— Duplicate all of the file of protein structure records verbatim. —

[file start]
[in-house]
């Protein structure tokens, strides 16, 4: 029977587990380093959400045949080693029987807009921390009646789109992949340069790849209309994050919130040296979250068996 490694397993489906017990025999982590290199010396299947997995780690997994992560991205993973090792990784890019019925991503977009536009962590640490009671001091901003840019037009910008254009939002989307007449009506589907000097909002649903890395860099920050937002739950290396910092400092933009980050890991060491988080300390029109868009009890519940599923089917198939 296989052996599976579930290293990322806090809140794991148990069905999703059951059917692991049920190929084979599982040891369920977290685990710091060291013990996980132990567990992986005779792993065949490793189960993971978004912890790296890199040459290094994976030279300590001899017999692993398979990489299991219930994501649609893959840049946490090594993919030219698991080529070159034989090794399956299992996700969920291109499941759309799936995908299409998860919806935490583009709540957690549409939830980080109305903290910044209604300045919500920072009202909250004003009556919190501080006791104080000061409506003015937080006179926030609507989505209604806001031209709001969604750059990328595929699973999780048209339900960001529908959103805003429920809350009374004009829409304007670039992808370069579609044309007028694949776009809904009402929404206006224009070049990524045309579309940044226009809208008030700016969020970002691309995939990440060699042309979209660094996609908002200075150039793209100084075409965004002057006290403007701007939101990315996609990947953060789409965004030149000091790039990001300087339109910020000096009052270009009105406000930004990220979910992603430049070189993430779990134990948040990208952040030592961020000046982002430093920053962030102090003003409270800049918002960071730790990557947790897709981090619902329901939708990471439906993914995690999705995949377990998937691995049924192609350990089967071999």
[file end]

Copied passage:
[in-house]
């Protein structure tokens, strides 16, 4: 029977587990380093959400045949080693029987807009921390009646789109992949340069790849209309994050919130040296979250068996 490694397993489906017990025999982590290199010396299947997995780690997994992560991205993973090792990784890019019925991503977009536009962590640490009671001091901003840019037009910008254009939002989307007449009506589907000097909002649903890395860099920050937002739950290396910092400092933009980050890991060491988080300390029109868009009890519940599923089917198939 296989052996599976579930290293990322806090809140794991148990069905999703059951059917692991049920190929084979599982040891369920977290685990710091060291013990996980132990567990992986005779792993065949490793189960993971978004912890790296890199040459290094994976030279300590001899017999692993398979990489299991219930994501649609893959840049946490090594993919030219698991080529070159034989090794399956299992996700969920291109499941759309799936995908299409998860919806935490583009709540957690549409939830980080109305903290910044209604300045919500920072009202909250004003009556919190501080006791104080000061409506003015937080006179926030609507989505209604806001031209709001969604750059990328595929699973999780048209339900960001529908959103805003429920809350009374004009829409304007670039992808370069579609044309007028694949776009809904009402929404206006224009070049990524045309579309940044226009809208008030700016969020970002691309995939990440060699042309979209660094996609908002200075150039793209100084075409965004002057006290403007701007939101990315996609990947953060789409965004030149000091790039990001300087339109910020000096009052270009009105406000930004990220979910992603430049070189993430779990134990948040990208952040030592961020000046982002430093920053962030102090003003409270800049918002960071730790990557947790897709981090619902329901939708990471439906993914995690999705995949377990998937691995049924192609350990089967071999």